Are Dachshunds Good For First Time Owners Or Are There Issues To Watch Out For?

Last Updated on January 15, 2022 by Marco

Many wanna-be dog owners don’t realize all the responsibilities involved in having a canine pet. If you’re one of those that do you’d be right to research whether your dream pet is actually suitable for you. So, are dachshunds good for first-time owners or are there issues to watch out for? What are the breed’s pros and cons? Let’s find out below.

Are Dachshunds Good For First-time Owners?

In a word – yes. However, that doesn’t mean there aren’t things you need to prepare for. Different pet-related things, tasks, and obligations often surprise different people. For example, if you think the hardest part of owning a dog is all the walks and outdoor time that needs to be spent, then a smaller and more indoorsy breed like the dachshund can seem easy to look after.

On the other hand, if you know how much of a pain potty training can be and you choose to avoid/minimize it with a breed like the Labrador Retriever, then the hyperactivity of that breed can become a problem.

Simply put, different dog breeds have different pros and cons. Knowing and understanding those is a key part of ensuring that you find the perfect pet for you. It’s estimated that over 3 million dogs of all breeds still get thrown out of their homes and end up in shelters in the US every year. That’s largely because many people just aren’t ready for the responsibility of having such a pet and don’t know what they are getting into.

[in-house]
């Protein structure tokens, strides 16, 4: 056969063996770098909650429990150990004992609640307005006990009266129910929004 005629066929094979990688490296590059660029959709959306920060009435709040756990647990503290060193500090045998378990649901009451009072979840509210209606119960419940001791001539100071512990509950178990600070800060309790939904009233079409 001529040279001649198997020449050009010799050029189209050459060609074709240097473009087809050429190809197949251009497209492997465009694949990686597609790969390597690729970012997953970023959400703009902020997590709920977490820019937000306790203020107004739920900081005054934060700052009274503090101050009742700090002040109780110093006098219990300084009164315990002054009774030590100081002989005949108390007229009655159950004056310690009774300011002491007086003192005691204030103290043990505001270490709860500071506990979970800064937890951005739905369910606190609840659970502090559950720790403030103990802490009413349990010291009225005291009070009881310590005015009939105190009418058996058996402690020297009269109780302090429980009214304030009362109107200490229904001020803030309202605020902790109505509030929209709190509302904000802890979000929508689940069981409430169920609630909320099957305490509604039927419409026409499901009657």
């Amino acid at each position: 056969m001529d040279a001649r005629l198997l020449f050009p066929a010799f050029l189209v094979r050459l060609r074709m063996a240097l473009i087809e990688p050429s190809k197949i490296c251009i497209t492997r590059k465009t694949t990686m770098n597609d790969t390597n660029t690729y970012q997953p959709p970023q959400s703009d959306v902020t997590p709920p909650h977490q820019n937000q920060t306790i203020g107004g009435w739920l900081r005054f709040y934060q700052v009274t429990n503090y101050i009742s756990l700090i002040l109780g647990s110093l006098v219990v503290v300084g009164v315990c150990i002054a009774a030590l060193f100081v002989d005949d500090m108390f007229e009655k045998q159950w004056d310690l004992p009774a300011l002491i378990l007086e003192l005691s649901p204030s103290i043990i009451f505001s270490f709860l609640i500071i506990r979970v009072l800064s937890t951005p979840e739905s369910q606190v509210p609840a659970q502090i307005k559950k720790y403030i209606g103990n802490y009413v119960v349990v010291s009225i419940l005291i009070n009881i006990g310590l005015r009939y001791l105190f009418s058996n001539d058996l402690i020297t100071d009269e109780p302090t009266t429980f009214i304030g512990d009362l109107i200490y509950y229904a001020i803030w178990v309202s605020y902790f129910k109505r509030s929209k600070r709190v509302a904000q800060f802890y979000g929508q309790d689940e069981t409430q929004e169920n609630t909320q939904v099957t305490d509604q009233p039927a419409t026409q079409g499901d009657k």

If you don’t want to contribute to this grim statistic and you want a dachshund – let’s go over the pros and cons of this breed.

Pros and Cons Of Owning A Dachshund

So, are dachshunds good for first-time owners? Sure. Here are the X pros that contribute to this fact and the Y cons you’ll still need to keep in mind.


  • Are dachshunds cuddly? Very much so. While Doxies are a little too active and playful to be defined as “lapdogs” they are certainly both compact and affectionate enough to spend countless hours cuddling with you in your feet or lap. Both standard and miniature Dachshunds are very gentle and loving, and both live for human love and attention.